Universities are expected to unveil a glut of new shared services schemes this summer to help cut costs in the sector, a senior funding council officer has revealed.
Steve Butcher, head of procurement at the Higher Education Funding Council for England, said he expected several universities to announce their own “cost-sharing groups” (CSGs) when rules about VAT exemption are clarified in May.
Up until 2011, universities complained that sharing services such as payroll or IT would create a fresh tax liability because - unlike individual institutions - such joint ventures were not exempted from charging VAT.
Chancellor George Osborne appeared to remove this tax barrier by making shared services VAT exempt in his Autumn Statement in November 2011, but HM Revenue & Customs guidance published in July 2012 indicated that the exemption would apply only in “very specific circumstances”.
On 26 February, addressing a conference organised by Universities UK titled Efficiency in Higher Education, Mr Butcher said the forthcoming publication of Hefce guidance on VAT exemption in May was likely to lead to the announcement of several new CSGs.
“Lots and lots of organisations will be ready to go,” he said.
He explained that there will be a “first wave” of shared services companies this summer, followed by “second and third waves”, with some institutions also seeking to enlarge the remit of existing CSGs.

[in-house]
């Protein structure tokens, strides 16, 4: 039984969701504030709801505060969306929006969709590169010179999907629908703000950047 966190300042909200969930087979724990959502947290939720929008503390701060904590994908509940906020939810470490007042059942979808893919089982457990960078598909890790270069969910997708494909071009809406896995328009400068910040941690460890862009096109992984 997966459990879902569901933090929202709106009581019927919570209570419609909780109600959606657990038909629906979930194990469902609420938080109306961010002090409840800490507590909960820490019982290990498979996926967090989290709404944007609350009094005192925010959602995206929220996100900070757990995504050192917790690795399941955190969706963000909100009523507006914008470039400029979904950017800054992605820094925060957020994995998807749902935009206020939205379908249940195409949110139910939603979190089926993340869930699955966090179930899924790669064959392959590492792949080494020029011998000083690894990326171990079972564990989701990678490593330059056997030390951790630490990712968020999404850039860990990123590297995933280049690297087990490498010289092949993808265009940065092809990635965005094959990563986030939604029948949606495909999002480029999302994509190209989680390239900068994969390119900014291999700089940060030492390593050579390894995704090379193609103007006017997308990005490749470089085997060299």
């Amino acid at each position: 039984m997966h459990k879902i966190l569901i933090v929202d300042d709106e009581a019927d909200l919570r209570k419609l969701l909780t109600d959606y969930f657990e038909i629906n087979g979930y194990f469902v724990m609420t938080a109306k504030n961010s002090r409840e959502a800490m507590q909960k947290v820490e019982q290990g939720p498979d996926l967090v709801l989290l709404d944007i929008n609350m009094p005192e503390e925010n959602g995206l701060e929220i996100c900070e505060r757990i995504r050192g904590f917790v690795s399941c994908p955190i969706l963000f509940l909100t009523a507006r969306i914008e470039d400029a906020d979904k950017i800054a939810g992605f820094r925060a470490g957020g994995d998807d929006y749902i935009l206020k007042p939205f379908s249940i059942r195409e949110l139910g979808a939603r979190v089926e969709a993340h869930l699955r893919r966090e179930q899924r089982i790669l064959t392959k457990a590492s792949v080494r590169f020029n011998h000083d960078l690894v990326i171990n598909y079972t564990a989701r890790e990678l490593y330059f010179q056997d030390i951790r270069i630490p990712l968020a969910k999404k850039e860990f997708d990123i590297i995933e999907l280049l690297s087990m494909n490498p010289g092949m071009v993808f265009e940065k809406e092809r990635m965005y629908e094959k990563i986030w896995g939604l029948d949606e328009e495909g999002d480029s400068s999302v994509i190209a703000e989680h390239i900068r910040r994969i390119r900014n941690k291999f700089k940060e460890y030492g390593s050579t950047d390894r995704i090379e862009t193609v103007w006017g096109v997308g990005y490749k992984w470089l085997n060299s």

Such shared services organisations can often deliver savings through economies of scale. But unions claim that any financial gains are made at the expense of staff because they create a “two-tier workforce”, with new employees not guaranteed the same pay and conditions as existing staff, who are protected by Tupe (Transfer of Undertakings, Protection of Employment) rules.
However, Sir Ian Diamond, vice-chancellor of the University of Aberdeen, who chairs the UUK Efficiency and Modernisation Task Group, told the conference that shared services schemes could save the sector millions of pounds.
“Whether it is putting student emails in the cloud or sharing student support systems, there are huge savings that can be made,” he said.
Finding ways to deliver savings was vital because there was little prospect of the government handing out large capital funding grants, he added.
“The only way we can raise money to service loans, maintain infrastructure, have the best facilities and attract the best teachers and researchers is to have savings that enable us to have a surplus,” he said.
“We need to make clear that the savings we make are being invested immediately, or almost immediately, rather than going off to any shareholders.”
Meanwhile, Graeme Reid, head of research funding at the Department for Business, Innovation and Skills, said it was time for universities to show that they were making efficiency savings as the sector was viewed by some as “well funded” and “resistant to change”.